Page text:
We shall be prepared, then, to see in its proper light the actual industrialization program which the Titoists put into effect leading up to the split with the Cominform.


The Yugoslav Five Year Plan was adopted on April 28, 1947. Its sweep and scope were unexpected.

The Stalinist Doreen Warriner (a British version of Louis Adamic) writing in the New Statesman and Nation for April 11 on the eve of its unveiling, rhapsodizes about the bold goals set by the Polish Three Year Plan – why, this writer exclaims, it aims at increasing the total national income to sixteen per cent higher than pre-war, “a very ambitious target.”

And in contrast –

Yugoslavia’s industrialization will be a long process, for 75 per cent of the population are still in agriculture, as against 60 per cent in Poland and 50 per cent in Czechoslovakia.

Three weeks later Yugoslavia announced its own target – an increase of the total national income over pre-war of 93 per cent!

Later, writing in the British Stalinist Tito-tooting quarterly Yugoslavia Today and Tomorrow, the same author rhapsodizes about the way in which Yugoslavia’s plan is different from those of the other satellites:

... of all the East European plans, is the most ambitious. It aims, not as the other plans in the main do, at the restoration of production to pre-war levels, but at the complete transformation of the country from a backward and undeveloped are a to a modern industrial economy. [Winter 1948]

This distinction is correct. The best way to underline it is to glance at the following comparative table of the economic plans adopted by the Stalinist satellites. The figures are percentages representing the proposed increase at the end of the plan over the prewar level (remember that in all cases the plans start at a level below – in most cases far below – the prewar level). The number after the country’s name is the number of years the plan runs.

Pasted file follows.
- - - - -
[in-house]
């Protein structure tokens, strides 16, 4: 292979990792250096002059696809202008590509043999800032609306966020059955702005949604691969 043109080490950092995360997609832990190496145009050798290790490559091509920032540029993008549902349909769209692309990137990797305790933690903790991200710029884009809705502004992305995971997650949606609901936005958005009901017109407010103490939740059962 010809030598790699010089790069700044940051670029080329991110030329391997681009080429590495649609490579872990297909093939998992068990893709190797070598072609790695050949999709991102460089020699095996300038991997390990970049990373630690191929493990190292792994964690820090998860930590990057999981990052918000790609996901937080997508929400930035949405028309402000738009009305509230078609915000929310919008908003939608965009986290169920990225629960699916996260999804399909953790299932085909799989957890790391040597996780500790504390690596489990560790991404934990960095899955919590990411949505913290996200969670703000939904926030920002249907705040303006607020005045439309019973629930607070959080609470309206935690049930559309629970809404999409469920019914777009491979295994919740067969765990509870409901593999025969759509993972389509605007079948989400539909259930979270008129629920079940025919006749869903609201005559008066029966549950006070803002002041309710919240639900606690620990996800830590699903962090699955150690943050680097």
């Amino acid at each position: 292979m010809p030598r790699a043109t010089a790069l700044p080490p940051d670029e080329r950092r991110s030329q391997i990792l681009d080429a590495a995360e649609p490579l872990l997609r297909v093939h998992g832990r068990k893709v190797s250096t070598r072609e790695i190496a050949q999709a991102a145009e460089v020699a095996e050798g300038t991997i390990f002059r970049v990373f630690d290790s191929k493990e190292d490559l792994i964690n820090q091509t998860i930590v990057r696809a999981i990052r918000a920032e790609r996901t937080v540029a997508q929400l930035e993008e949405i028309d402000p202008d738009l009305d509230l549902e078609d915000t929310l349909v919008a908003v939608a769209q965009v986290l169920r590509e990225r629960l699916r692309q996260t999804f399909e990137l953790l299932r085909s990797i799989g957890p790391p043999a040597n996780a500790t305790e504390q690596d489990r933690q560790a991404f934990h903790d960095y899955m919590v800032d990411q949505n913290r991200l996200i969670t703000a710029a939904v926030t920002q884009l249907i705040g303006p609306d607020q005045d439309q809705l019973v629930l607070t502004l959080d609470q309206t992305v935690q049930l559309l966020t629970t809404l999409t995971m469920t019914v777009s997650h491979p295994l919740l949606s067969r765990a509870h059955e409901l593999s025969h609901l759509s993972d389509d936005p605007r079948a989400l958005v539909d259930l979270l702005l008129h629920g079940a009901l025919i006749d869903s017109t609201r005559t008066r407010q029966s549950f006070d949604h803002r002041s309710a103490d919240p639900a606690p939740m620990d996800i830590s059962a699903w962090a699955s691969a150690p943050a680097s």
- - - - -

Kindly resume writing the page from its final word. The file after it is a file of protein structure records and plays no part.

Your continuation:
Bulgaria (2)




Czechoslovakia (2)


−  9


Hungary (3)




Poland (3)




Yugoslavia (5)




What stands out is that Tito’s plan is way out of line. To be sure, it is (unlike the others) to run for five years, but it is still proportionally the “most ambitious”; and the difference in range itself reflects the feverish vaulting ambition behind it.

Here are some details: The total capital expenditure will be $5.57 billion. The value of industrial production is to be raised almost five times. The share of industrial production in the total national income is to be increased from less than 20 per cent in 1939 to almost 50 per cent in 1951. Among the main industrial targets are: increase in electric power by almost 300 per cent; coal and coke by 175 per cent; iron ore 150 per cent; steel by 223 per cent ...

Let us admit for the sake of argument that the Cominform’s charge of “adventurism” is justified – still, the Cominform did not break with the Yugoslavs because of their adventurism. Rather, this adventurism is like a reading glass magnifying and exaggerating the drive behind Tito until it becomes visible to the naked eye even from this distance from the Iron Curtain.


It is clear that Russia set its face against this perspective for Yugoslavia.